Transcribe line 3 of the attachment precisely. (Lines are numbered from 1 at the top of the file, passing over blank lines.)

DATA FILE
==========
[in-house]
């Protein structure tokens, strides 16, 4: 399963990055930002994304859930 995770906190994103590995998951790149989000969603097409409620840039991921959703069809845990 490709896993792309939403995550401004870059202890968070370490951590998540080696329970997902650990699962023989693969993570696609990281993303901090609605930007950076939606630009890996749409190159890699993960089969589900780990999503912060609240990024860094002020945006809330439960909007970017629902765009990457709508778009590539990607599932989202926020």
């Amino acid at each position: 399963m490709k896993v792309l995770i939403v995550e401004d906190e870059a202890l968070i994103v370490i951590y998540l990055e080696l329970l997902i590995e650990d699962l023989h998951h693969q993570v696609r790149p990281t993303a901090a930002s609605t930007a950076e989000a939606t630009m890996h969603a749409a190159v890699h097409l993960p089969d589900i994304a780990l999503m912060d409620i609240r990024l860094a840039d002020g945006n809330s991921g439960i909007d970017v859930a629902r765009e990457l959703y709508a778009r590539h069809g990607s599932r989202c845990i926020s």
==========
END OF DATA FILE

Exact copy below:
């Amino acid at each position: 399963m490709k896993v792309l995770i939403v995550e401004d906190e870059a202890l968070i994103v370490i951590y998540l990055e080696l329970l997902i590995e650990d699962l023989h998951h693969q993570v696609r790149p990281t993303a901090a930002s609605t930007a950076e989000a939606t630009m890996h969603a749409a190159v890699h097409l993960p089969d589900i994304a780990l999503m912060d409620i609240r990024l860094a840039d002020g945006n809330s991921g439960i909007d970017v859930a629902r765009e990457l959703y709508a778009r590539h069809g990607s599932r989202c845990i926020s």